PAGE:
U.S. Chamber Letter Opposing S.J.Res.9

Tuesday, March 26, 2019 - 11:00am

Dear Leader Schumer:

          Thank you for your letter of March 13 regarding S.J. Res. 9. The Chamber shares your view that Congress should take steps to address climate change. We believe there is much common ground on which all sides of this discussion could craft real solutions. The proposed resolution, however, does not offer any concrete steps to address climate change, which is why we believe Congress’s time would be better spent considering meaningful policy initiatives. 

          The Chamber supports a number of near-term actions on which there is sufficient consensus—such as technology and innovation—on which Congress could act. Specifically, the Chamber encourages you and your colleagues to take up legislation with the goal of:

  • Improving energy efficiency by enacting the provisions of the bipartisan Energy Savings and Industrial Competitiveness Act;
  • Supporting greater utilization of carbon sequestration by:
    • Enacting the bipartisan Utilizing Significant Emissions with Innovative Technologies Act (USE-IT),
    • Expanding the allowable uses of private activity bonds to include investments in carbon capture infrastructure, and
    • Facilitating the construction of interstate carbon dioxide pipelines through accelerated permitting;
  • Modernizing America’s transportation infrastructure to improve efficiency and resiliency and speed the adoption of new technologies, including by:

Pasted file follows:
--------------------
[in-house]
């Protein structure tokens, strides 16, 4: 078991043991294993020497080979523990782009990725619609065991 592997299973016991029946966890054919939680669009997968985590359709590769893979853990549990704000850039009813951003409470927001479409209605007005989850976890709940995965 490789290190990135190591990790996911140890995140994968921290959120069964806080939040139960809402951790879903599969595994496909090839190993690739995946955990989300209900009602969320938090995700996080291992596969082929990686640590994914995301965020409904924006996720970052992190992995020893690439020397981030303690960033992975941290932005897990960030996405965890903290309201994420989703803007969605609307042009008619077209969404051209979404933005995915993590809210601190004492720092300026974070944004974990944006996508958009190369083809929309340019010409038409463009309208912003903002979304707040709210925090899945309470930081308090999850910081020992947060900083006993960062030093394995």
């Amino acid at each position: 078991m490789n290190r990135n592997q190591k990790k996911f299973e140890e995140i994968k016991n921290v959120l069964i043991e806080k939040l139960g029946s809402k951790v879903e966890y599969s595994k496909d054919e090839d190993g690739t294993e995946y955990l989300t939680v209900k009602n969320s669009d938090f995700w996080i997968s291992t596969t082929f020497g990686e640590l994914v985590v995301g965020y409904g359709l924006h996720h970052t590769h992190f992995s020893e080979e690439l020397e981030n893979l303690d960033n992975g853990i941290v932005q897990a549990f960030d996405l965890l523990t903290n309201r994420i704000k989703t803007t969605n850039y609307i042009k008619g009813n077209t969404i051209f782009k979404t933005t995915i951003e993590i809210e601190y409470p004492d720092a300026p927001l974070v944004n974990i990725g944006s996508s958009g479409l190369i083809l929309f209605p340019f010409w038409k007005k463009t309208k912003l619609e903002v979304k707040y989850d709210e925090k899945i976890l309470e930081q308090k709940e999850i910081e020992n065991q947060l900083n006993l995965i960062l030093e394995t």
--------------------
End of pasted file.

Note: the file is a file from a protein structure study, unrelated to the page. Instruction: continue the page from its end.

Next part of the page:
• Enacting a multi-year highway bill with increases in overall funding financing through an increase in the motor vehicle fuel tax, and
    • Maintaining the Advanced Technology Vehicles Manufacturing Loan Program;
  • Modernizing our energy infrastructure to facilitate the transportation of low and zero-emission energy, including by providing the Federal Energy Regulatory Commission greater authority to site electric transmission lines and natural gas pipelines;
  • Supporting the continued use of emissions-free nuclear power by finally providing for the permanent storage of used nuclear materials at Yucca Mountain;
  • Reducing short-lived climate pollutants such as hydrofluorocarbons by ratifying the Kigali Amendment; and
  • Significantly increasing funding in federal research, including the Advanced Research Projects Agency – Energy (ARPA-E), by dedicating a specific amount of any increased spending provided through a budget cap adjustment deal to clean energy research.

          There are likely other policy proposals to reduce emissions on which consensus exists, and we look forward to working with you and your colleagues on both sides of the aisle to craft sensible solutions that are good for the economy and the environment.


Thomas J. Donohue

cc: Sens. Whitehouse, Schatz, Heinrich, Van Hollen, Stabenow, Markey, Harris, Wyden, Bennet, Warren, Tester, Brown, Klobuchar, Kaine, Hirono, Udall, Gillibrand, King, Merkley, Blumenthal, Hassan, Coons, Reed